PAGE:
Five Pro Life Arguments that Just Aren’t Helping

The following is an edited version of an article I wrote for Trinity News.

The question of whether medical terminations are morally justifiable is usually a very divisive one, in which emotions have a bad habit of boiling over. As such the level anger unleashed on twitter following the tragic death of Savita Halappanavar was quite understandable, and many people will no doubt re-evaluate their position as a result.

Yet if the Pro-Life movement find themselves losing thousands of supporters in the long term, it will be their fault and theirs alone. There are many good arguments for being pro-life – most obviously that killing an unborn child without good reason seems rather callous and a waste of human life. Unfortunately these tend to be eclipsed by the amount of bad arguments out there. I chose to single out five because the number has a nice ring it, and so this list is far from exhaustive.

The overall point I would like to make is that if we Pro-Lifers are to maintain any kind of public support, we cannot afford to continue putting forward ridiculous, hypocritical and misleading arguments.

1. Abortion encourages “irresponsible behaviour”. “Do the crime, do the time”.
By this logic, airbags in cars and safety helmets on bicycles should encourage reckless road behaviour. But even more damaging is the fact that it implies that children are somehow sent as a “punishment” for “sexual sinners”. What was that about valuing the life of the unborn child again?

Another unfortunate aspect of this argument is that it tends to come alongside misogynistic statements such as “keep those legs closed”. Far from encouraging safer sex, it serves to alienate people, at a time when the Pro Life movement should be trying to bring people together.

2. The Catholic Church holds that life begins at conception.
Apologies if I offend any religious people, but this argument can simply be ignored due to the inclusion of the word “God”. We live in a secular society, where everyone has the right to believe or not to believe in any kind of God. Therefore while the religious premise may hold true for some or even most of any given population, it might be rejected from the start by others.

This is precisely why, after leaving the Catholic Church, I became Pro Choice. It was only after re-examining both sides of the argument that I decided to return to the Pro Life again. Be under no illusions about the fact that I’m in the minority here, so if you believe that life begins at conception, please make an argument based on either a secular brand of philosophy, science, or better still – both.

3. If a mother and child’s life is at risk, it is wrong to intervene and terminate the pregnancy, because only God has the right to decide who lives and who dies.
As in point two, using religion to frame an argument only works in a theocracy. Yet even then this type of argument might potentially be used to oppose any form of medical intervention that prevents a patient from dying, which is rather absurd. It’s also difficult to explain to people how, as in the case of Savita Halappanavar, why two people should die when one could easily live. Thankfully this view is in the minority today.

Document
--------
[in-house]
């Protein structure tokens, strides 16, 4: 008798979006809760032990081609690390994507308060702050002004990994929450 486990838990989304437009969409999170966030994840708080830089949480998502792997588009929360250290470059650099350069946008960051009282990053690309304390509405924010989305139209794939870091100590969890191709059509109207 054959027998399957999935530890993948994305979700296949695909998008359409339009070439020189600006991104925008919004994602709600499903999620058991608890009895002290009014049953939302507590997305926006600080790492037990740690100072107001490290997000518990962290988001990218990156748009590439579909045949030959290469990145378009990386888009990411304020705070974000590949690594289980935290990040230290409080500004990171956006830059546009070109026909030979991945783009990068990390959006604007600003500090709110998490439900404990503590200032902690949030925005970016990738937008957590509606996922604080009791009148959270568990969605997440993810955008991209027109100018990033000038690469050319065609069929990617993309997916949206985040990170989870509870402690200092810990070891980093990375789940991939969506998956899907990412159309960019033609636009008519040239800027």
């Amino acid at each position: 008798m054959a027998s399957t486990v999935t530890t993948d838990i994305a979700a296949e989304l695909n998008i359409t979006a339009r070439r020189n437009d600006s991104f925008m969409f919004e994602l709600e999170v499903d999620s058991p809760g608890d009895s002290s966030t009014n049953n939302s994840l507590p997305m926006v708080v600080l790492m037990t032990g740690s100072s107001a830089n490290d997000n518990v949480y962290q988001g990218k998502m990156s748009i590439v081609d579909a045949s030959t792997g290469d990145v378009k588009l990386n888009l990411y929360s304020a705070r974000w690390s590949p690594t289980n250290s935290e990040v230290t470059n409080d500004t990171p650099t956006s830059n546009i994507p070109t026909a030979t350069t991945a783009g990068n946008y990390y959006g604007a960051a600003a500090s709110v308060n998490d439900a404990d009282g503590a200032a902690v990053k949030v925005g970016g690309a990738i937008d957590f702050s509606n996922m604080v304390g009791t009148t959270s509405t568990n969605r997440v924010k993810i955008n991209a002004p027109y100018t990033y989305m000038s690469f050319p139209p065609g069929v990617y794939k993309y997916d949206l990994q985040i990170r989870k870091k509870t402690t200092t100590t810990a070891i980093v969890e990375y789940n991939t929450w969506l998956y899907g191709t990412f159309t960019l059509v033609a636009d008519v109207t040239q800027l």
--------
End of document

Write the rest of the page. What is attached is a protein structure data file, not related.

4. Abortion damages women.
Anti-abortion groups frequently allege that abortion damages women, claiming that since terminations go against nature they cause some profound mental and spiritual trauma. Women, they say, will always regret it. This might seem reasonable except for one point – there is little or no proof. It’s a case of “he said, she said”. Of course for some women the procedure is highly distressing – and bear in mind that very few women leave abortion clinics jumping for joy – for others it’s a necessary unpleasantness soon to be forgotten.

But Pro-Life groups cite studies that show a higher rate of depression among women who have abortions? Yes, in fact they do. Pro-Choice groups also publish studies that show that their is no such correlation. And in any case correlation does not imply causation.

The only abortions that have been proven to put women at risk are unregulated “back-street” abortions, and using those in any argument against abortion would be self-defeating.

5. Abortion is never needed to save a woman’s life.
The Life Institute recently embarked on an expensive advertising campaign alleging this point. Setting out to deny scientific fact in a country in which 75% of the population graduate from secondary school tends to be risky at the best of time. It’s even worse when the media publicise the fact the death of a woman in the middle of an advertising campaign that sets out that such things never happen. How pro life groups get away with using this is by modifying the definition of abortion to exclude life saving treatment that “accidentally” terminates pregnancy – which is basically a form of abortion. Sophistry at its highest.

I’ve tried to include as representative as possible a range of arguments, though only the second and third arguments tackle the question of why abortion should be considered immoral. The use of religion is what ultimately detracts from their value. The others have little or no intellectual value, and only exist to mislead a public that is becoming increasingly paranoid about being misled.

Rightly or wrongly the Pro Life campaign has an image problem. It’s seen as a group of old religious nutters, who dream of returning the country to the dystopian 1950s, with all its Magdelene Laundries, mass censorship and religious indoctrination. And as a Pro Life person myself, there are times when I even find myself believing it.

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